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twenty years which have elapsed since the Constitution was adopted, but its most rapid progress was during the epoch of the Civil War.2 The Constitutional History of the United States is in fact divided by this war into two sharply defined periods.3
The grounds for differences of opinion as to the meaning of the Constitution largely arose out of the fact that the wording of the Constitution had been the result of compromise. Only thirty-nine of the fifty-five delegated to the Convention signed the Constitution, and it failed to completely satisfy anyone. Indeed, had it satisfied either extreme party it could never have been adopted. The result was, that after the adoption of the
26 It requires a steady, clear- were even more afraid of having viewed, thoroughly informed his- too strong a central government torical sense, therefore, to deter- than of having one which was too mine what was at any given time weak, and they accepted the new the real character of our political Constitution offered them by the institutions. To us of the present
Convention of 1787 because conday it seems that the Constitution vinced of the truth of the arguframed in 1787 gave birth in 1789 ments urged by its friend to the to a national government such as effect that the union would be fedthat which now constituted an in- eral merely and would involve no destructible bond of union for the real sacrifice of individuality or states, but the men of that time autonomy the part of the would certainly have laughed at states. Wilson's “The State,'' any such idea, and for the English race, as I have said, every law is “The war (i. e., of 1861-1865) what those who administer it think wrought changes of the most proit is. The men of 1789 meant to found character. Secession form 'a more perfect union' than prevented, the Union
was prethat which had existed under the served, and slavery was forever Confederation; they saw that for abolished; these were the immethe colonies there must be union diate effects of the struggle; but or disintegration; they thought the remoter results were even more union needful and they meant to important. They penetrated to the have it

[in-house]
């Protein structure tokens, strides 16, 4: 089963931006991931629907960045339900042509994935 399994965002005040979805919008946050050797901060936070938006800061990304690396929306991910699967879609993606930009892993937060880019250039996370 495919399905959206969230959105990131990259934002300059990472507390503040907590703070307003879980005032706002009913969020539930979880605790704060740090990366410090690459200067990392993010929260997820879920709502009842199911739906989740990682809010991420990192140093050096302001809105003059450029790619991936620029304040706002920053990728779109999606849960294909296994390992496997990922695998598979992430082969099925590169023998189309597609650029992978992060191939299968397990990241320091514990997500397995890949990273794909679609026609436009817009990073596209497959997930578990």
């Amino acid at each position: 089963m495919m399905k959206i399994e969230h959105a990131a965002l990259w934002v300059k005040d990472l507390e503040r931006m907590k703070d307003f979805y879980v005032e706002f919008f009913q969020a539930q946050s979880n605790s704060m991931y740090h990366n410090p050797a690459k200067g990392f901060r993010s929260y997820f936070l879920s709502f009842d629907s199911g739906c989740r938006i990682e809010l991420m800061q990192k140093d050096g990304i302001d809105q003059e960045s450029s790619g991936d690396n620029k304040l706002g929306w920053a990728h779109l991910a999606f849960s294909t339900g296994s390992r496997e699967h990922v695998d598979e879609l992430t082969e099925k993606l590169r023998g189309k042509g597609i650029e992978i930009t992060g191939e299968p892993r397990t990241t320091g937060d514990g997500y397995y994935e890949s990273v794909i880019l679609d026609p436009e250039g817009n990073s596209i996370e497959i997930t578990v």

any necessary degree. changing of the very nature of the But they had no special love for Union, though the form of the the union which they set about Federal government remained in consummating, and they meant to all essential features unaltered.'' have as little of it as possible, as Id. p. 480. little as might be compatible with 3 Read the last few pages of Von wise providence as to the welfare Holst's “Constitutional History of the new fledged states. They of the United States.''
Constitution each faction sought for that interpretation of the instrument which would best support its own views of government.
At the election of 1789 the conduct of the Government, under the newly adopted Constitution, was not unnaturally given to the party friendly to this instrument, and the Government of the United States remained under the control of this party for
The efforts toward the strengthening of the central Government, which were made during this period. were the work of the legislative and executive departments. judicial department was still weak and the tremendous influence which this department was later to exercise in the development of the government of the United States was not yet appreciated.
The troubled conditions of the times caused the Federal party, during the administration of President John Adams, to pass a series of laws, culminating with the Alien and Sedition Acts, for the purpose of strengthening the central Government. These laws aroused great indignation and opposition to the Government and ultimately drove the Federalist Party from power. A more immediate result was the calling forth of the most dramatic enunciations of the States rights principles to be found in American history prior to the secession period.
$ 83. The Virginia and Kentucky Resolutions of 1798 and 1799.—The Virginia and Kentucky Resolutions were proclamations passed by the Legislatures of these States in 1798 and 1799, denouncing the alleged recent usurpations of power by the National Government, and setting forth the relations between the general and State governments, from the standpoint of the States rights, or strict constructionist, standpoint.
The Virginia resolutions of 1798 declared that the Constitution was a compact by which the States had surrendered only a limited portion of their powers, that whenever the Federal Government undertook to step over the boundary of its delegated authority, it was the duty of the State to interpose and maintain the rights which they had reserved to themselves; that the Alien and Sedition laws were an usurpation by the Federal Government of powers not granted to it, since the abridgment of liberty of speech or of the press had been especially forbidden by the Constitution; that the State of Virginia solemnly declared those laws to be unconstitutional, and appealed to the other States to join in that declaration; and that her governor should be instructed to transmit copies of these resolutions to the governors of other States to be laid before the legislatures. These resolutions were repeated by the Virginia Legislature in the following year.
The Kentucky resolutions of 1798 were to the same general effect as those of Virginia, but with the additional declaration that the States were one party to the compact, and the Federal Government was the other, and that each party must be the judge of infractions of the agreement, and of the mode and measure of redress. The next year the Kentucky resolutions of 1799 were adopted. They declared "nullification” to be “the rightful remedy,” but qualified this by saying that they “bowed to the laws of the Union."